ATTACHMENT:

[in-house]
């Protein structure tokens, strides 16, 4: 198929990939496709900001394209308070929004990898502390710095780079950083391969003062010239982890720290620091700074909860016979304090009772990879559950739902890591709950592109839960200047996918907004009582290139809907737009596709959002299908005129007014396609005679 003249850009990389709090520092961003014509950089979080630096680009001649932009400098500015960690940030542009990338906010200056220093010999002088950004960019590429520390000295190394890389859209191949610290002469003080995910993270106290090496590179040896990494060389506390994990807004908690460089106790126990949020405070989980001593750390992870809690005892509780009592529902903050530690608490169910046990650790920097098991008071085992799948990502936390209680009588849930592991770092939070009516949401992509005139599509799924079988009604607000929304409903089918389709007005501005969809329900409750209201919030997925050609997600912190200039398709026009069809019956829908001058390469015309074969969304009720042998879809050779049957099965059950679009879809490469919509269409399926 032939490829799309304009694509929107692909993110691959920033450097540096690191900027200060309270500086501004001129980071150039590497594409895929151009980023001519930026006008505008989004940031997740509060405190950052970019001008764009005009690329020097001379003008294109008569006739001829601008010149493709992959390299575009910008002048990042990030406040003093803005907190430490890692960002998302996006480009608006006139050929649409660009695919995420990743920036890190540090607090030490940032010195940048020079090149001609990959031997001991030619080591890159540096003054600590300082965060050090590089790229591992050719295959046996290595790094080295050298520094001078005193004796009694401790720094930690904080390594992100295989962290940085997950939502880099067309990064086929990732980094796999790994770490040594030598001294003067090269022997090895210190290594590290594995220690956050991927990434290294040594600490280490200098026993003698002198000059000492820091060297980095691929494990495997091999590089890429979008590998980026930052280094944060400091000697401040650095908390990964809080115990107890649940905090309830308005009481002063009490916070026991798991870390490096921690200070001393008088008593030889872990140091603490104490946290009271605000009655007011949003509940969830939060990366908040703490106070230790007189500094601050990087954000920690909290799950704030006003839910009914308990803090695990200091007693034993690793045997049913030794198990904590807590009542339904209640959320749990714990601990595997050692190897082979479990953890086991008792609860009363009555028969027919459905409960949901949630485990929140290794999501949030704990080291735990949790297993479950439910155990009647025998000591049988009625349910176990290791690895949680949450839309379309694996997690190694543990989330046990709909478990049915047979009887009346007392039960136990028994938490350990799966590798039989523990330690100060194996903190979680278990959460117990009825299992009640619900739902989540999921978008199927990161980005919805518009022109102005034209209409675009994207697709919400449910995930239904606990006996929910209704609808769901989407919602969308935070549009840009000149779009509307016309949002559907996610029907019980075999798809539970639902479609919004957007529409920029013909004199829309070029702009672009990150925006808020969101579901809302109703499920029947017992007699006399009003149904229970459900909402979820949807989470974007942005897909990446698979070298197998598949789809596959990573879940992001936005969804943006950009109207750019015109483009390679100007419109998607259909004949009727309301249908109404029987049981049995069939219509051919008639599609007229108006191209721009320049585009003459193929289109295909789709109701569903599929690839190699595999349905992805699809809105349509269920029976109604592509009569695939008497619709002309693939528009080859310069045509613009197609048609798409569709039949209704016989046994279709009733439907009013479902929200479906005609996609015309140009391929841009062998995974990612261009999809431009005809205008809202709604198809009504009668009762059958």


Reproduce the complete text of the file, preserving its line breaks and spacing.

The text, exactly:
[in-house]
């Protein structure tokens, strides 16, 4: 198929990939496709900001394209308070929004990898502390710095780079950083391969003062010239982890720290620091700074909860016979304090009772990879559950739902890591709950592109839960200047996918907004009582290139809907737009596709959002299908005129007014396609005679 003249850009990389709090520092961003014509950089979080630096680009001649932009400098500015960690940030542009990338906010200056220093010999002088950004960019590429520390000295190394890389859209191949610290002469003080995910993270106290090496590179040896990494060389506390994990807004908690460089106790126990949020405070989980001593750390992870809690005892509780009592529902903050530690608490169910046990650790920097098991008071085992799948990502936390209680009588849930592991770092939070009516949401992509005139599509799924079988009604607000929304409903089918389709007005501005969809329900409750209201919030997925050609997600912190200039398709026009069809019956829908001058390469015309074969969304009720042998879809050779049957099965059950679009879809490469919509269409399926 032939490829799309304009694509929107692909993110691959920033450097540096690191900027200060309270500086501004001129980071150039590497594409895929151009980023001519930026006008505008989004940031997740509060405190950052970019001008764009005009690329020097001379003008294109008569006739001829601008010149493709992959390299575009910008002048990042990030406040003093803005907190430490890692960002998302996006480009608006006139050929649409660009695919995420990743920036890190540090607090030490940032010195940048020079090149001609990959031997001991030619080591890159540096003054600590300082965060050090590089790229591992050719295959046996290595790094080295050298520094001078005193004796009694401790720094930690904080390594992100295989962290940085997950939502880099067309990064086929990732980094796999790994770490040594030598001294003067090269022997090895210190290594590290594995220690956050991927990434290294040594600490280490200098026993003698002198000059000492820091060297980095691929494990495997091999590089890429979008590998980026930052280094944060400091000697401040650095908390990964809080115990107890649940905090309830308005009481002063009490916070026991798991870390490096921690200070001393008088008593030889872990140091603490104490946290009271605000009655007011949003509940969830939060990366908040703490106070230790007189500094601050990087954000920690909290799950704030006003839910009914308990803090695990200091007693034993690793045997049913030794198990904590807590009542339904209640959320749990714990601990595997050692190897082979479990953890086991008792609860009363009555028969027919459905409960949901949630485990929140290794999501949030704990080291735990949790297993479950439910155990009647025998000591049988009625349910176990290791690895949680949450839309379309694996997690190694543990989330046990709909478990049915047979009887009346007392039960136990028994938490350990799966590798039989523990330690100060194996903190979680278990959460117990009825299992009640619900739902989540999921978008199927990161980005919805518009022109102005034209209409675009994207697709919400449910995930239904606990006996929910209704609808769901989407919602969308935070549009840009000149779009509307016309949002559907996610029907019980075999798809539970639902479609919004957007529409920029013909004199829309070029702009672009990150925006808020969101579901809302109703499920029947017992007699006399009003149904229970459900909402979820949807989470974007942005897909990446698979070298197998598949789809596959990573879940992001936005969804943006950009109207750019015109483009390679100007419109998607259909004949009727309301249908109404029987049981049995069939219509051919008639599609007229108006191209721009320049585009003459193929289109295909789709109701569903599929690839190699595999349905992805699809809105349509269920029976109604592509009569695939008497619709002309693939528009080859310069045509613009197609048609798409569709039949209704016989046994279709009733439907009013479902929200479906005609996609015309140009391929841009062998995974990612261009999809431009005809205008809202709604198809009504009668009762059958």